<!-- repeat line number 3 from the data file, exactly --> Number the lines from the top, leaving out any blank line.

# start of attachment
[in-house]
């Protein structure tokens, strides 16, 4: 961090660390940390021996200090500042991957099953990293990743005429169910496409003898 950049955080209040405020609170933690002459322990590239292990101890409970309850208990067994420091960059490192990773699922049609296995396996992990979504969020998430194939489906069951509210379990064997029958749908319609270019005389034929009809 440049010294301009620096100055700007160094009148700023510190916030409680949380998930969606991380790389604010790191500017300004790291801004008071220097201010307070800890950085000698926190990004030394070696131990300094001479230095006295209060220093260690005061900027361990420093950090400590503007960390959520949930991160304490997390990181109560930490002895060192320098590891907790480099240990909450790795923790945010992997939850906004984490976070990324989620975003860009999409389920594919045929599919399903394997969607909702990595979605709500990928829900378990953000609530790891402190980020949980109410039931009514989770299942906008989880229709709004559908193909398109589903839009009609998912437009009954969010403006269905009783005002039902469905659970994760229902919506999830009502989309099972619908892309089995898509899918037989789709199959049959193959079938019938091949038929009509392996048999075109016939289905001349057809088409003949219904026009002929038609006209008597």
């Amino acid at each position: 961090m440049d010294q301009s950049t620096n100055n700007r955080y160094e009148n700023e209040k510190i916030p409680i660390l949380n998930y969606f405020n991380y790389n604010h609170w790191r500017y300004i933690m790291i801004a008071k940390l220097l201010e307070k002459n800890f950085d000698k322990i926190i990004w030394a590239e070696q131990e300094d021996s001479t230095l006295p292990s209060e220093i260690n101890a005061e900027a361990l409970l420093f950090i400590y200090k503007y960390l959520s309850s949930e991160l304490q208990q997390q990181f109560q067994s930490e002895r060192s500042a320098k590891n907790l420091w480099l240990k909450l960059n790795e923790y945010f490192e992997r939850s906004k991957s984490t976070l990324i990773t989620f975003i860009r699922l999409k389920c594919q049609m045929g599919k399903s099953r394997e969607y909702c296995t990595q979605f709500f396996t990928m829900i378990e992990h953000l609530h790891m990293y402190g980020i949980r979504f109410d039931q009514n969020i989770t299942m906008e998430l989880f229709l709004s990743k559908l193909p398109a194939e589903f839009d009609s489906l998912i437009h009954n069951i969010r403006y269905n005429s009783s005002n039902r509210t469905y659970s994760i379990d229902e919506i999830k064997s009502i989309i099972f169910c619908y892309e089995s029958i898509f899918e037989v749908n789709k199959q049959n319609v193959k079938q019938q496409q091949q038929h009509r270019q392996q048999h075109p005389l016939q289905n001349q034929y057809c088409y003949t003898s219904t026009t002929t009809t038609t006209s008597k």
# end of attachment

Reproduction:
């Amino acid at each position: 961090m440049d010294q301009s950049t620096n100055n700007r955080y160094e009148n700023e209040k510190i916030p409680i660390l949380n998930y969606f405020n991380y790389n604010h609170w790191r500017y300004i933690m790291i801004a008071k940390l220097l201010e307070k002459n800890f950085d000698k322990i926190i990004w030394a590239e070696q131990e300094d021996s001479t230095l006295p292990s209060e220093i260690n101890a005061e900027a361990l409970l420093f950090i400590y200090k503007y960390l959520s309850s949930e991160l304490q208990q997390q990181f109560q067994s930490e002895r060192s500042a320098k590891n907790l420091w480099l240990k909450l960059n790795e923790y945010f490192e992997r939850s906004k991957s984490t976070l990324i990773t989620f975003i860009r699922l999409k389920c594919q049609m045929g599919k399903s099953r394997e969607y909702c296995t990595q979605f709500f396996t990928m829900i378990e992990h953000l609530h790891m990293y402190g980020i949980r979504f109410d039931q009514n969020i989770t299942m906008e998430l989880f229709l709004s990743k559908l193909p398109a194939e589903f839009d009609s489906l998912i437009h009954n069951i969010r403006y269905n005429s009783s005002n039902r509210t469905y659970s994760i379990d229902e919506i999830k064997s009502i989309i099972f169910c619908y892309e089995s029958i898509f899918e037989v749908n789709k199959q049959n319609v193959k079938q019938q496409q091949q038929h009509r270019q392996q048999h075109p005389l016939q289905n001349q034929y057809c088409y003949t003898s219904t026009t002929t009809t038609t006209s008597k």